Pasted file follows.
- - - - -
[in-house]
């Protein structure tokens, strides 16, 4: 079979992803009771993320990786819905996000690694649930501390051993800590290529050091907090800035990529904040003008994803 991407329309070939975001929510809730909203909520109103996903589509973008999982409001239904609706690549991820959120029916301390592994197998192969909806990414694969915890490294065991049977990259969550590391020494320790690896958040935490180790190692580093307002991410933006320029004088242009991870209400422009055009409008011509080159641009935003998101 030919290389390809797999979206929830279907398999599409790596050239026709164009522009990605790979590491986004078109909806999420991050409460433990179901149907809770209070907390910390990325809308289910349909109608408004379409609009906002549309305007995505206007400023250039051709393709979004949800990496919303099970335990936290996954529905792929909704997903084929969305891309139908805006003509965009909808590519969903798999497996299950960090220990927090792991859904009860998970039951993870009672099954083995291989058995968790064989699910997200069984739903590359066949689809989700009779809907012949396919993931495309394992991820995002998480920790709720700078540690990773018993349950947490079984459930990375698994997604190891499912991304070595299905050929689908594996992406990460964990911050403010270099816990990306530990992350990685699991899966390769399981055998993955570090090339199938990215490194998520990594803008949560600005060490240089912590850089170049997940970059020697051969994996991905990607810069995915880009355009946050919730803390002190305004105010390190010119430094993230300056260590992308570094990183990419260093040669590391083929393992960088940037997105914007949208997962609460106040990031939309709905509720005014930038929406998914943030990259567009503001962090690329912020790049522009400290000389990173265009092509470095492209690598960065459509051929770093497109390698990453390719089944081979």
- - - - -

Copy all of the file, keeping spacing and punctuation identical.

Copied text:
[in-house]
């Protein structure tokens, strides 16, 4: 079979992803009771993320990786819905996000690694649930501390051993800590290529050091907090800035990529904040003008994803 991407329309070939975001929510809730909203909520109103996903589509973008999982409001239904609706690549991820959120029916301390592994197998192969909806990414694969915890490294065991049977990259969550590391020494320790690896958040935490180790190692580093307002991410933006320029004088242009991870209400422009055009409008011509080159641009935003998101 030919290389390809797999979206929830279907398999599409790596050239026709164009522009990605790979590491986004078109909806999420991050409460433990179901149907809770209070907390910390990325809308289910349909109608408004379409609009906002549309305007995505206007400023250039051709393709979004949800990496919303099970335990936290996954529905792929909704997903084929969305891309139908805006003509965009909808590519969903798999497996299950960090220990927090792991859904009860998970039951993870009672099954083995291989058995968790064989699910997200069984739903590359066949689809989700009779809907012949396919993931495309394992991820995002998480920790709720700078540690990773018993349950947490079984459930990375698994997604190891499912991304070595299905050929689908594996992406990460964990911050403010270099816990990306530990992350990685699991899966390769399981055998993955570090090339199938990215490194998520990594803008949560600005060490240089912590850089170049997940970059020697051969994996991905990607810069995915880009355009946050919730803390002190305004105010390190010119430094993230300056260590992308570094990183990419260093040669590391083929393992960088940037997105914007949208997962609460106040990031939309709905509720005014930038929406998914943030990259567009503001962090690329912020790049522009400290000389990173265009092509470095492209690598960065459509051929770093497109390698990453390719089944081979």